Market risk premium. It describes the premium that equity investors tend to expect to get when investing to equity markets compared to return they would get from risk-free investments - long-term government bonds. Normally equity research producers use hereby values between 3.5% - 5%, even though some academic research has suggested also that the premium might be as big as 6%. The problem is that there is no method to get/estimate the value in reality, so we just have to take some reasonable value here. It would also be important that the value would be about the same with every analyst and currently we recommend that this value would be 4.75; So use it until you hear otherwise.
Liquidity premium. It is introduced to WACC calculation to explain a difference between two types of financial securities, that have all the same qualities except liquidity. The extra return is demanded as a compensation for holding assets that may be difficult to convert into cash.

Risk free interest rate. Input the interest rate of government 10 year bond. For example Finland's government bond it is currently about 4,3 %. You should use the one of your country/your own currency area. The risk free interest rates varies a bit in different currency areas as the long-term interest rate holds inside the expectation about the future inflation. As the real interest rate (interest what people expect to get from risk free investments after inflation has been deducted) is about 3%, then the long-term risk free interest rate is currently: real interest rate + current long-term inflation expectation = 3% + 1.3% = 4.3%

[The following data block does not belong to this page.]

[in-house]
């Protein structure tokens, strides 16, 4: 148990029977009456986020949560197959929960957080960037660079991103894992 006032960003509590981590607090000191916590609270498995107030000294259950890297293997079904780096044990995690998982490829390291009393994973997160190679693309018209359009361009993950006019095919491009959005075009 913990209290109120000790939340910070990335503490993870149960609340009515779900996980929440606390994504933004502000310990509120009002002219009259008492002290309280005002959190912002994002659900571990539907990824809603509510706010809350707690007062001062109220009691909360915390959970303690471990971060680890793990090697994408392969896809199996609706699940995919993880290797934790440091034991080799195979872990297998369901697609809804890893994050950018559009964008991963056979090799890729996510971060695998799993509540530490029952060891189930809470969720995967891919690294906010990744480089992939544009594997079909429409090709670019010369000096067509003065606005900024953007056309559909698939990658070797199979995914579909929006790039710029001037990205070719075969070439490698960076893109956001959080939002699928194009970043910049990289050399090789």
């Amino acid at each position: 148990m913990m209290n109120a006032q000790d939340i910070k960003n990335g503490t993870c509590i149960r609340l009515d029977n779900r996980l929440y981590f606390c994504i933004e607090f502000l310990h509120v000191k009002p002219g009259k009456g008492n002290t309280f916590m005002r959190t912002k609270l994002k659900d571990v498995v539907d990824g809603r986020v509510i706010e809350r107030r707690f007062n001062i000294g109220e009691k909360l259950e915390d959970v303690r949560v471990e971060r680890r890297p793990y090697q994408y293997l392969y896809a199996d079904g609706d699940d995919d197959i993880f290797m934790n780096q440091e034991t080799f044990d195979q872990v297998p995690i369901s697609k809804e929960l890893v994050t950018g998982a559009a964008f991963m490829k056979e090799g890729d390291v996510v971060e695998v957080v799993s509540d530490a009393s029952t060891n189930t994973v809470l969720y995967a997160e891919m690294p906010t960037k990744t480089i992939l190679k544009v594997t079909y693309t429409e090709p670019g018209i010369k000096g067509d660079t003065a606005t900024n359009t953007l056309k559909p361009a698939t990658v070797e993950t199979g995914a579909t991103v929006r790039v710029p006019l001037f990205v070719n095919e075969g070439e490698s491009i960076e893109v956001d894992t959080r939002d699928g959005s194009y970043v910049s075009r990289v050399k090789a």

Equity Beta

What is beta and what does it indicate?

Beta measures the risk of the company (and its stock) relative to the risk of the stock market in general - how risky is the type of business the firm does and how risky is the financial structure or leverage of the firm. With greater risk, as measured by a larger variability of returns (business or operating risk), the company's should have a larger beta. And with greater leverage (higher debt to value ratio) increasing financial risk, the company's stock should also have a larger beta.
With a larger beta, an investor should expect a greater return. The beta of an average risk firm in the stock market is 1.00. Normally betas vary between 0,60 - 1,30, although they also can be much higher or lower.

Beta values of some businesses

These values are for your guidance, but they are not valid as they are. They should give you some direction of what could your company's beta be. You might want to use them as a starting point - after that you can consider other significant factors and modify your company's beta from that of subjective industry. Other important components that should be considered when "fine tuning" beta of your company can be found from the following chapter, beta and risk components.

Business sector                             
Unlevered beta
 1,51  1,50
 1,34  1,31
 Telecom equipment  1,21  1,17
 Computer software & services  1,20  1,20
 Air transport  1,10  0,83
 Drug  1,06  1,04
 Retail store  1,05  0,95
 Furniture, home  0,90  0,82
 Railroad  0,87
 0,82  0,49
 0,80  0,73
 Food wholesale  0,80
 Tobacco  0,75  0,68
 Real Estate  0,74  0,69
 Food processing  0,72  0,63
 Electric utility  0,60  0,40

Beta and risk components

The following list has some components you might want to consider when you estimate beta of your company. The weight of each component is set to be 20 % - this is just one way to look at risks / beta, not the only or necessary correct way. The most important thing in this table that you recognize also these factors.

Some risk components to think about (weight):

Financial leverage
 20 %
Size  20 %
Valuation  20 %
Subjective Industry / Business  20 %
Subjective Company  20 %